Teaching young beginners can be both challenging and rewarding. There are many, many method books aimed at the young beginner--more than I could possibly cover in a short blog post! So instead of focusing on the books I use in my lessons, I would like to share some tips on how I structure my lessons (and my expectations) to make lessons with young students an enjoyable experience for all!
Focus on skill building. I have found the best way to work with my youngest students is to focus on helping them to build the skills necessary to play the piano. Only a small part of our lesson might be spent playing the piano; I spend much more time with my young students working on things like keeping a steady beat, exploring keyboard geography, developing fine motor skills and freedom of movement, training their ears to hear high and low sounds...and the list goes on! These are all important skills that young students need to master in order to excel at the piano.
Learn through play. Young beginners learn the best through creative activities that allow them to use their imaginations. I like to incorporate stuffed animals, puzzle erasers (pictured above), and other manipulatives into our lessons to make learning more fun and memorable. A few of my favorite activities:
- Bounce the mouse: we bounce a toy mouse on the piano keys to practice freedom of arm movement and develop a nice non-legato touch. First, the student bounces the mouse as I play each finger; then we trade and I bounce the mouse as the student plays.
- Make a house: we practice "making a house" (creating a nice round hand shape) for one of our puzzle erasers.
- Float the balloon: we imagine a balloon is attached to our wrist, causing our hand to float loosely up in the air. When the balloon pops, we drop our arm down into our lap. This is great for developing a flexible wrist and introducing the concept of arm weight.
- Last Mouse Lost: this finger dexterity game contains little bubbles that students must press down with firm fingertips. (Just google the title for buying options in your area.)
- iPad apps: a couple of my favorites for young beginners are the Music for Little Mozarts app, which has nice ear training activities as well as naming notes on the staff and keys on the piano; and Rhythm Swing, an app that teaches rhythm and helps students keep a steady beat.
Review, review, review! When working with young beginners, I make sure that every lesson contains lots of review of concepts covered in previous lessons. Vocabulary, note names, technical concepts--all of these should be reviewed at each lesson. I also help my young students to develop and maintain a little repertoire list of piano pieces that have been mastered in previous lessons. This not only helps to ensure that young students don't forget any important ideas, it also helps to build their confidence!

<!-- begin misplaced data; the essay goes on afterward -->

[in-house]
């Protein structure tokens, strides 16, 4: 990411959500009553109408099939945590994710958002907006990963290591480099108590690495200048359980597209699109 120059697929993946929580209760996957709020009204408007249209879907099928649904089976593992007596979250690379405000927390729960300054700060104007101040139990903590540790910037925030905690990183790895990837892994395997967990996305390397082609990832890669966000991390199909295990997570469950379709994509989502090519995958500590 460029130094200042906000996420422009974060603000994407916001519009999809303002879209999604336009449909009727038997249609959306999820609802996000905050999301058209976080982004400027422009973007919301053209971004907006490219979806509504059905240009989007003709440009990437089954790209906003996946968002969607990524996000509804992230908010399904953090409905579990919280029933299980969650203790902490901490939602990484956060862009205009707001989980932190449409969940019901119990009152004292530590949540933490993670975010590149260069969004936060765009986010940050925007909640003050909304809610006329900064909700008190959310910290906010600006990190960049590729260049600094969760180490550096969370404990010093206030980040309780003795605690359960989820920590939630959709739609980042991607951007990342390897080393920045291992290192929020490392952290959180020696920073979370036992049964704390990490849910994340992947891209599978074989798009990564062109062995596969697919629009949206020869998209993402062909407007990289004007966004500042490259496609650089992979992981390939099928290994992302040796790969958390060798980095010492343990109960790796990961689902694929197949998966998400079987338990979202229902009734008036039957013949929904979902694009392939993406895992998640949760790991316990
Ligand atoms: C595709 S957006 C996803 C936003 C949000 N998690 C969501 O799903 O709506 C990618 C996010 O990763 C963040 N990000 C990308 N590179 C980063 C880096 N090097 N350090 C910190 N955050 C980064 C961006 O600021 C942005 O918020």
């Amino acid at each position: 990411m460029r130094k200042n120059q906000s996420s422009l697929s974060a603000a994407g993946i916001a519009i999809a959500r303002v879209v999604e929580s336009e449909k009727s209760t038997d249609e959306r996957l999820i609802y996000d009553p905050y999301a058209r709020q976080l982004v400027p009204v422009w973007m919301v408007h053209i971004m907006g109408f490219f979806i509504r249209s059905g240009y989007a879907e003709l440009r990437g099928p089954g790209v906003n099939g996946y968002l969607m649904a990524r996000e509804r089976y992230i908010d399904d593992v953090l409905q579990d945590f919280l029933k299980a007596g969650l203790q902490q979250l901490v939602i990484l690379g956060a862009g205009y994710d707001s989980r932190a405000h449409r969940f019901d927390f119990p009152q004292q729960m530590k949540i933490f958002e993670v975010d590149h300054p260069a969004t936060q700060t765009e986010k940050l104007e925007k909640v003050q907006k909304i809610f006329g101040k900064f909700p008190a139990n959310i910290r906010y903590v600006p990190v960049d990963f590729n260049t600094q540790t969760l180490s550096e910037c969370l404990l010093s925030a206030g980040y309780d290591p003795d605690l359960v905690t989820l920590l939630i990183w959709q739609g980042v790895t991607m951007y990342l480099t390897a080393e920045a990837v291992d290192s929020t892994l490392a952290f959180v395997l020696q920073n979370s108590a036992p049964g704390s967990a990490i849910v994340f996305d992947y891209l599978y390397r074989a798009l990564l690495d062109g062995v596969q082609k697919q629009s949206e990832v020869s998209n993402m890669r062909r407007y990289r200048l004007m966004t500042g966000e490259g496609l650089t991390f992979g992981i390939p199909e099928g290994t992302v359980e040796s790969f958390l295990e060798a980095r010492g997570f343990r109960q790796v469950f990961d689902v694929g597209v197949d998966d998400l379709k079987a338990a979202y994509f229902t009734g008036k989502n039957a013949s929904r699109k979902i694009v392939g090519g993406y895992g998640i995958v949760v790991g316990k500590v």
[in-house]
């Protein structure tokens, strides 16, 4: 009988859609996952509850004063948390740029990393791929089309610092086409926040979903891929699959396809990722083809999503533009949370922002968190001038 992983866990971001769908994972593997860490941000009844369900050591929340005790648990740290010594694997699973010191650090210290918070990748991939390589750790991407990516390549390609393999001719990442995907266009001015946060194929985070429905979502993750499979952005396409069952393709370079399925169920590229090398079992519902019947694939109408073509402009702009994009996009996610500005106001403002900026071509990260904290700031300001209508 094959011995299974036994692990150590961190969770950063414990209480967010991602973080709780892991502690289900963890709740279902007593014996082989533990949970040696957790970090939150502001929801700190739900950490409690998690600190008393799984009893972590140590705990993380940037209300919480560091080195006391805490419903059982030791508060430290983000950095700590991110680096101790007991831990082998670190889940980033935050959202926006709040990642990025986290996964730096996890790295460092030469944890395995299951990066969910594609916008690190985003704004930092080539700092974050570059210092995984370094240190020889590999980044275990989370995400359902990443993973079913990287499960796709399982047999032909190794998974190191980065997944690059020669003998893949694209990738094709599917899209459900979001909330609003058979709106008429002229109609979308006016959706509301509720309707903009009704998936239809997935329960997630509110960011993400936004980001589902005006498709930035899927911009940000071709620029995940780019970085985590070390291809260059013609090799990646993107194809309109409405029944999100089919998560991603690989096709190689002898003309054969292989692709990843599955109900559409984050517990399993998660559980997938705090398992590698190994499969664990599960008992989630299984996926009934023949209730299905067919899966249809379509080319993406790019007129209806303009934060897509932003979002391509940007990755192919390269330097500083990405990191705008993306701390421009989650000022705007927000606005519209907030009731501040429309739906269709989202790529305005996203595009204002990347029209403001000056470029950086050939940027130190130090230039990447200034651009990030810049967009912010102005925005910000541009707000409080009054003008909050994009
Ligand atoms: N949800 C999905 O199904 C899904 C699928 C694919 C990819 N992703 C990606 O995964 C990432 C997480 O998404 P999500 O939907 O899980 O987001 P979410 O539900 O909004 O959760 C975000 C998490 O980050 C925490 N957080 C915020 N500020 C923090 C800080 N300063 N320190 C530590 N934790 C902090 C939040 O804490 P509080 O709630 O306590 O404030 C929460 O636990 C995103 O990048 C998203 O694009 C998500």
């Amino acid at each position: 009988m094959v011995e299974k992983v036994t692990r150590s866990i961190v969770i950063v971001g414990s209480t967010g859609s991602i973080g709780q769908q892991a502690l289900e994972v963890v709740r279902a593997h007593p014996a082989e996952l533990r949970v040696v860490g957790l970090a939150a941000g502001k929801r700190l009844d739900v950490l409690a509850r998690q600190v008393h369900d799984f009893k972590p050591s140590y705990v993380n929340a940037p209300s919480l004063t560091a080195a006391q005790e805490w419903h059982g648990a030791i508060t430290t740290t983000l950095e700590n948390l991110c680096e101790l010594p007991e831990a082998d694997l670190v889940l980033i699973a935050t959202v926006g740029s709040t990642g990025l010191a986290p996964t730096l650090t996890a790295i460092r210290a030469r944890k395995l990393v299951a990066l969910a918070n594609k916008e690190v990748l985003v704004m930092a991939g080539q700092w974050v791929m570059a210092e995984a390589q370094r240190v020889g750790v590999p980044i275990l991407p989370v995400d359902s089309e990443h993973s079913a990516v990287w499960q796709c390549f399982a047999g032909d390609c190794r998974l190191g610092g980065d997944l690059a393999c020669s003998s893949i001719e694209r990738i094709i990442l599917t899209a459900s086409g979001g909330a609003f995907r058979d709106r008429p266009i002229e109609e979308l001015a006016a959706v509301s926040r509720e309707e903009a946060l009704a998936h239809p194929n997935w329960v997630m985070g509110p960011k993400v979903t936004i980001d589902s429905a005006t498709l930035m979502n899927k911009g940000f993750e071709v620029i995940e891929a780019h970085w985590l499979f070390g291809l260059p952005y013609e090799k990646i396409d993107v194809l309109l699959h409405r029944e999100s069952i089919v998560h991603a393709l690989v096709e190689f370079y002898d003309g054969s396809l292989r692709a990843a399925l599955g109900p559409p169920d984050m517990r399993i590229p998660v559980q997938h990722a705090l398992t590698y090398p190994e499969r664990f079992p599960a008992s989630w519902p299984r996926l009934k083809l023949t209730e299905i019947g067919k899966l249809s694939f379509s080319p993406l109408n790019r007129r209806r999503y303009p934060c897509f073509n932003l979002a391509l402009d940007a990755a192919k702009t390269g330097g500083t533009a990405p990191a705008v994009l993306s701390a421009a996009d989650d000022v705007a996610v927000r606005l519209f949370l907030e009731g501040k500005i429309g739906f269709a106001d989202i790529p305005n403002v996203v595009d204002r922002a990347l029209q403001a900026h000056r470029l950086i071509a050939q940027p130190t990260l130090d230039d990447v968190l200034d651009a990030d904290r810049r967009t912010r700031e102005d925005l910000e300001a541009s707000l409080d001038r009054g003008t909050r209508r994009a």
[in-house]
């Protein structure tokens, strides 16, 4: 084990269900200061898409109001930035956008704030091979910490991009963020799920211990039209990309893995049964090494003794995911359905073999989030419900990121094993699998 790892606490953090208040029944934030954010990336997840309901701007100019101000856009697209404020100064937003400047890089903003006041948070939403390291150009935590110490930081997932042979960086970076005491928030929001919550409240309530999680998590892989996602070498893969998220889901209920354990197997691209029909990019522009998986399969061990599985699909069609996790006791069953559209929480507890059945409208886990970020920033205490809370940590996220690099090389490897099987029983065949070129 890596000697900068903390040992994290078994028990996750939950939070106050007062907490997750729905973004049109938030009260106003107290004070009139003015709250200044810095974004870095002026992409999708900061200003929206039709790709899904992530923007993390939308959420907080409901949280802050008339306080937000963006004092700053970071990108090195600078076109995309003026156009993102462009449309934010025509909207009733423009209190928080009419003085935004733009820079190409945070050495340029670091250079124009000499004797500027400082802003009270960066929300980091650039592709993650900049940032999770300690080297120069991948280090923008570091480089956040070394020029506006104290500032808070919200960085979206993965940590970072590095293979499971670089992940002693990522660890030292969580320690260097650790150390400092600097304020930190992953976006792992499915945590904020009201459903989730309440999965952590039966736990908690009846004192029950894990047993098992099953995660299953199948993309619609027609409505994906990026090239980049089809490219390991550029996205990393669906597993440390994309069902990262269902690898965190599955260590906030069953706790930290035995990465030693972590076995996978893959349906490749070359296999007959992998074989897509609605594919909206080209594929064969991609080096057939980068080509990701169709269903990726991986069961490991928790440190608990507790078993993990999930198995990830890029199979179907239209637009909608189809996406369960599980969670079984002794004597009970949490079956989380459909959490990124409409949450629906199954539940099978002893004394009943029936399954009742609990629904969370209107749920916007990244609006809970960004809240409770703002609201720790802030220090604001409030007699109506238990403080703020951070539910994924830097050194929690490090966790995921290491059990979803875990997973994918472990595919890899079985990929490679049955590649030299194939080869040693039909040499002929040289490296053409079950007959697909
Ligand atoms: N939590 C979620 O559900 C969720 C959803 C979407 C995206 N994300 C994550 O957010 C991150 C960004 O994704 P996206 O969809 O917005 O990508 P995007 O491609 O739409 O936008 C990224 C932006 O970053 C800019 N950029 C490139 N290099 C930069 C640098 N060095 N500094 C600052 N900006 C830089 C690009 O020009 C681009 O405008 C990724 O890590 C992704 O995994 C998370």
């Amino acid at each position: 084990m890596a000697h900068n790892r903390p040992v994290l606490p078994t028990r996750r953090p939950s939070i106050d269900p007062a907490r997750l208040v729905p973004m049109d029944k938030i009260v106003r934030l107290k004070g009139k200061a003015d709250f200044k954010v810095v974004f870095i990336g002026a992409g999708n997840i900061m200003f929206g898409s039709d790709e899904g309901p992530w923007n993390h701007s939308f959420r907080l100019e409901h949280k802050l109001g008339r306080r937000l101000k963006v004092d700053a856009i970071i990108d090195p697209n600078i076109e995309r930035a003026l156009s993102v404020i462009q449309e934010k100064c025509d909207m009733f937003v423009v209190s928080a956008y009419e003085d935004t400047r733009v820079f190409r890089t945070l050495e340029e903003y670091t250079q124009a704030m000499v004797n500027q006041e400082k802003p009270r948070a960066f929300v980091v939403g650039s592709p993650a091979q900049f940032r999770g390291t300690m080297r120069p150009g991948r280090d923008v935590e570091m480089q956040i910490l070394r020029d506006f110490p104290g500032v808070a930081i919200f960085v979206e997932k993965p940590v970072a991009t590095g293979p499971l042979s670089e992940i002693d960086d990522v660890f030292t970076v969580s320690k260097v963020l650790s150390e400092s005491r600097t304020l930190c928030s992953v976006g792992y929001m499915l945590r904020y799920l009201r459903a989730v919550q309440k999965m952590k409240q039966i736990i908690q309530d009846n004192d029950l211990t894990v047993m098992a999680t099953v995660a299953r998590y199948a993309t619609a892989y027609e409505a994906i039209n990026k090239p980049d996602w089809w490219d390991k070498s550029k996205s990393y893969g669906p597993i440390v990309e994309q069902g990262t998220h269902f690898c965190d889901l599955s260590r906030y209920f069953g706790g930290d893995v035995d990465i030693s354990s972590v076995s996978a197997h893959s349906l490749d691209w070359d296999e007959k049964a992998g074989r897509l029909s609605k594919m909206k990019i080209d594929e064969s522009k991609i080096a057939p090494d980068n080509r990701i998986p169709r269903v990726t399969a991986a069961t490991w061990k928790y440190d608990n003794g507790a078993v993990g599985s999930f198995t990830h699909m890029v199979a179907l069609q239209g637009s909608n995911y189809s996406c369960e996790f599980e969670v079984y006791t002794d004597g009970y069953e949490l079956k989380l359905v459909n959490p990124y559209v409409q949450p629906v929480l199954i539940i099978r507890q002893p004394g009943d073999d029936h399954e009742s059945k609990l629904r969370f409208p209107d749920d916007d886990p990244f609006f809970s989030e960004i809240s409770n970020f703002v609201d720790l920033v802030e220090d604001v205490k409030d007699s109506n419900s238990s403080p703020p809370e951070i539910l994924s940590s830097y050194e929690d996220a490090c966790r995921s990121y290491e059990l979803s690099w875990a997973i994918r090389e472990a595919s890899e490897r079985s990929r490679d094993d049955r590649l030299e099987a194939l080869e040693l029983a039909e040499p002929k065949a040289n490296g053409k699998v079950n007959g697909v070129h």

Rotate activities frequently, but have a routine. As I am sure you know, young beginners have short attention spans! This can be one of the most challenging aspects of working with young students--keeping them engaged throughout an entire piano lesson. I try to have several short activities planned, including on-the-bench and off-the-bench activities, so that when I see a student's attention beginning to wane I can switch things up. I also find it helps to have a consistent routine that we can follow in our lesson. For example, we always start by playing a review piece, followed by doing a technique game. Then I introduce new material close to the beginning of the lesson, while a student is the most attentive. I always end the lesson with iPad games and writing out our practice "homework," which gives me a chance to ask review questions about the material we have covered in that lesson. I find that young students are more likely to stay focused if they know how many tasks are left before the lesson is done.
Make assignments clear and simple. Developing a daily practice routine that involves both parent and child is important for young beginners. I send each student home with a clear assignment sheet for the parent to use at home, and I try to limit assignments to 3 or 4 short tasks that can be completed in five minutes or less, total. Students might also enjoy teaching their parents or siblings a song, or playing a "mini-recital" of favorite pieces for their family--these activities will help get the whole family involved in practice time so that it doesn't feel like an isolated activity for the student.
What do you think? Do you teach young beginners? Do you have a teaching tip or favorite activity that you like to use? Please share in the comments!